The Armenian church on the island of Akdamar/Aghtamar, Lake Van.

The Armenian church on the island of Akdamar/Aghtamar, Lake Van.

Campaigning before the election focused mainly on the declining economy, the ongoing Solution Process between the government and Kurdish rebels, the ongoing political conflict with the Gulen Movement and Turkish involvement (or, until July 2015 at least, the apparent lack of such involvement) in the Syrian civil war. Allegations of government corruption and authoritarianism, mainly originating from a 2013 scandal and the 2013 Gezi Park protests respectively, were also some of the issues raised during the opposition campaigns. The vote was seen by some as a referendum on Erdogan’s call for an executive presidency.

Accusations of electoral fraud and political violence also caused controversy during the election process. Candidates, activists, offices and motor vehicles were subject to politically motivated acts of violence and vandalism, culminating in the death of five HDP supporters after two bombs exploded during a rally in Diyarbakir on 5th June. The interference of President Erdogan, who was accused of covertly campaigning for the AKP under the guise of “public opening” rallies, was also controversial because the president is constitutionally required to exercise political neutrality. Despite fraud claims dating back to the hugely controversial 2014 local elections and numerous claims of misconduct in many provinces on polling day, the election was largely praised by the OSCE for being carefully organised, and was declared free and fair by the European Parliament.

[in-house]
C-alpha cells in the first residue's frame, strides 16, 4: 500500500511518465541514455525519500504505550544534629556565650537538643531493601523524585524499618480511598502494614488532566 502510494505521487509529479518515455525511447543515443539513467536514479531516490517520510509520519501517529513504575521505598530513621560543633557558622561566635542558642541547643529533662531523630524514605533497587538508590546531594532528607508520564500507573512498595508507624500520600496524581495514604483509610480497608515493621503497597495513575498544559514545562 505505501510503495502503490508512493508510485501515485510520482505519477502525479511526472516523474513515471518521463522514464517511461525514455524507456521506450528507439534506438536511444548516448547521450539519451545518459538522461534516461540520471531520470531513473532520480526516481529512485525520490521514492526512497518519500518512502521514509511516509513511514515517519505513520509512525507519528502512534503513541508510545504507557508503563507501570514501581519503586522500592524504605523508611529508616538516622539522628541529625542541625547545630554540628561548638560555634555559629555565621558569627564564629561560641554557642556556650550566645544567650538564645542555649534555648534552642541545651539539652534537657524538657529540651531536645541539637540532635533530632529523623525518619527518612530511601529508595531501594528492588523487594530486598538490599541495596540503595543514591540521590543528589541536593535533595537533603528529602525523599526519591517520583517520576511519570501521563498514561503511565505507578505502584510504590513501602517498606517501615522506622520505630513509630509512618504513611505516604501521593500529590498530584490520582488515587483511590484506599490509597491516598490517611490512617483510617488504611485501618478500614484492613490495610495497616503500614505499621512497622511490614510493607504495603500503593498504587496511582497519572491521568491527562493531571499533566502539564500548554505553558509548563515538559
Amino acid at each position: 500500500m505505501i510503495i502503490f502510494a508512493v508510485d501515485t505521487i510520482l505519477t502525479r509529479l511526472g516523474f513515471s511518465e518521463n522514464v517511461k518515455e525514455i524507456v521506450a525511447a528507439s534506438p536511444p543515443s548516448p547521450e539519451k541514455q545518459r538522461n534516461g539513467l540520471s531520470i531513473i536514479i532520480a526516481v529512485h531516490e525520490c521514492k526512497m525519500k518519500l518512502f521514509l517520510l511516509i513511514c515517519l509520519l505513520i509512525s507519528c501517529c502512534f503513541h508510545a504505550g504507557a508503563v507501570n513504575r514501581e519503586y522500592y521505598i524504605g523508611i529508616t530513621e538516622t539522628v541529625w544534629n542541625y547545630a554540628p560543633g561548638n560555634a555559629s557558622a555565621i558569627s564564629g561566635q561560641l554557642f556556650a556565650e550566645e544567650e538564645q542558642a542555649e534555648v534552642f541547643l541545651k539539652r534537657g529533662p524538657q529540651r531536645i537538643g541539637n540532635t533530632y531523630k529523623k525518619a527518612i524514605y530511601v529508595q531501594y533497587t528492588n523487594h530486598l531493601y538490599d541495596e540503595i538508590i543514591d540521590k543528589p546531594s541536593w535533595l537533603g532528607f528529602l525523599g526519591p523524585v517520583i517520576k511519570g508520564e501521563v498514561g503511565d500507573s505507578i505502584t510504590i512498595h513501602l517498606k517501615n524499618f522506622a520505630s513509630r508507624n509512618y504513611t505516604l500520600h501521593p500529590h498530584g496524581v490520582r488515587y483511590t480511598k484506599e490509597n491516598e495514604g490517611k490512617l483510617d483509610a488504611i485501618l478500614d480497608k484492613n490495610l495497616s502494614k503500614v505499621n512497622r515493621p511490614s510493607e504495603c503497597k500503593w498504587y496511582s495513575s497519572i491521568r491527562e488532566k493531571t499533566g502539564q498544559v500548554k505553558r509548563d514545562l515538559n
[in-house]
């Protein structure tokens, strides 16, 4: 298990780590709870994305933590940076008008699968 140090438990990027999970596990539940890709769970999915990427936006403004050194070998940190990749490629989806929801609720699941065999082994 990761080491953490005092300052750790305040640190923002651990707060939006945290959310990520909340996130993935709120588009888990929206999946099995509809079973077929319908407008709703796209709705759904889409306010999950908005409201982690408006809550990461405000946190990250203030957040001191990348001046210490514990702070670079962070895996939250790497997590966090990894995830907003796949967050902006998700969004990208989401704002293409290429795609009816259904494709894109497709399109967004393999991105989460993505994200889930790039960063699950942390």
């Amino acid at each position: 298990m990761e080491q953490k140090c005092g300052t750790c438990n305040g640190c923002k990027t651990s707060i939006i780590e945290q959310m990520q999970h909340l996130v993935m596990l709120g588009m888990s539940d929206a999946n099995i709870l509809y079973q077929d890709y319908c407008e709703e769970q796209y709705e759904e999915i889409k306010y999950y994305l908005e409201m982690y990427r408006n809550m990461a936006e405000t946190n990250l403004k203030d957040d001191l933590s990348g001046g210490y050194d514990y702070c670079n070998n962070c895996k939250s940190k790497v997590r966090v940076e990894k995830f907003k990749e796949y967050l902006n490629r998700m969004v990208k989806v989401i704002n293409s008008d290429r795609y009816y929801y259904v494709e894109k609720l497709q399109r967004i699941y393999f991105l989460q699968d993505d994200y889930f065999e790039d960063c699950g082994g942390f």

The Armenian church on the island of Akdamar/Aghtamar, Lake Van.

The Armenian church on the island of Akdamar/Aghtamar, Lake Van.

The uplifting article below (sadly, the next post will reveal that the optimism was misplaced) appeared recently in “The Guardian” newspaper along with a photo saying that Feleknas Uca could be the first HDP member of parliament from the Yazidi community. Feleknas Uca is a woman:

The election result brought forth an embryonic new Turkey, but not the one the president wanted. It produced what is tantamount to a cultural revolution in Turkish political life. Women will pour (?!?) into parliament in Ankara in unprecedented numbers, 98 up from 79. Openly gay candidates won seats for the HDP. Most of all, the long-repressed Kurdish minority (one in five citizens) will be properly represented in the parliament for the first time with 80 seats.